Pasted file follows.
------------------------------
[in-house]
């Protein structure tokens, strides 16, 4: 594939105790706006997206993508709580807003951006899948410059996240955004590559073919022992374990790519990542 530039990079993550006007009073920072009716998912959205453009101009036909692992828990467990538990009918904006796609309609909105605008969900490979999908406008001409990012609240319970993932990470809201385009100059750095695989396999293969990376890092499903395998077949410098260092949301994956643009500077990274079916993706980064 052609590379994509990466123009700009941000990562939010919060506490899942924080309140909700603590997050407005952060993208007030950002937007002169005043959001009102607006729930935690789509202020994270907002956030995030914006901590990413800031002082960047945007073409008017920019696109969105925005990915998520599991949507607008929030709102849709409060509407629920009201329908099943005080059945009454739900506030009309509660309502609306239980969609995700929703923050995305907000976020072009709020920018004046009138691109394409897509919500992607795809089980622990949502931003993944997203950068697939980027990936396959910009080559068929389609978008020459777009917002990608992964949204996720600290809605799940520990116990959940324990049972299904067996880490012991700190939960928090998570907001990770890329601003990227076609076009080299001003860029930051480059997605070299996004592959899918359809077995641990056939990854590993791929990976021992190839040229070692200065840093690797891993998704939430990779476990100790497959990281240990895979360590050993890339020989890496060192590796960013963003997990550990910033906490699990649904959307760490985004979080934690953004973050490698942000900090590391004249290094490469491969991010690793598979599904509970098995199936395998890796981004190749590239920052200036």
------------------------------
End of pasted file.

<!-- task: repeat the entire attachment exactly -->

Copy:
[in-house]
């Protein structure tokens, strides 16, 4: 594939105790706006997206993508709580807003951006899948410059996240955004590559073919022992374990790519990542 530039990079993550006007009073920072009716998912959205453009101009036909692992828990467990538990009918904006796609309609909105605008969900490979999908406008001409990012609240319970993932990470809201385009100059750095695989396999293969990376890092499903395998077949410098260092949301994956643009500077990274079916993706980064 052609590379994509990466123009700009941000990562939010919060506490899942924080309140909700603590997050407005952060993208007030950002937007002169005043959001009102607006729930935690789509202020994270907002956030995030914006901590990413800031002082960047945007073409008017920019696109969105925005990915998520599991949507607008929030709102849709409060509407629920009201329908099943005080059945009454739900506030009309509660309502609306239980969609995700929703923050995305907000976020072009709020920018004046009138691109394409897509919500992607795809089980622990949502931003993944997203950068697939980027990936396959910009080559068929389609978008020459777009917002990608992964949204996720600290809605799940520990116990959940324990049972299904067996880490012991700190939960928090998570907001990770890329601003990227076609076009080299001003860029930051480059997605070299996004592959899918359809077995641990056939990854590993791929990976021992190839040229070692200065840093690797891993998704939430990779476990100790497959990281240990895979360590050993890339020989890496060192590796960013963003997990550990910033906490699990649904959307760490985004979080934690953004973050490698942000900090590391004249290094490469491969991010690793598979599904509970098995199936395998890796981004190749590239920052200036």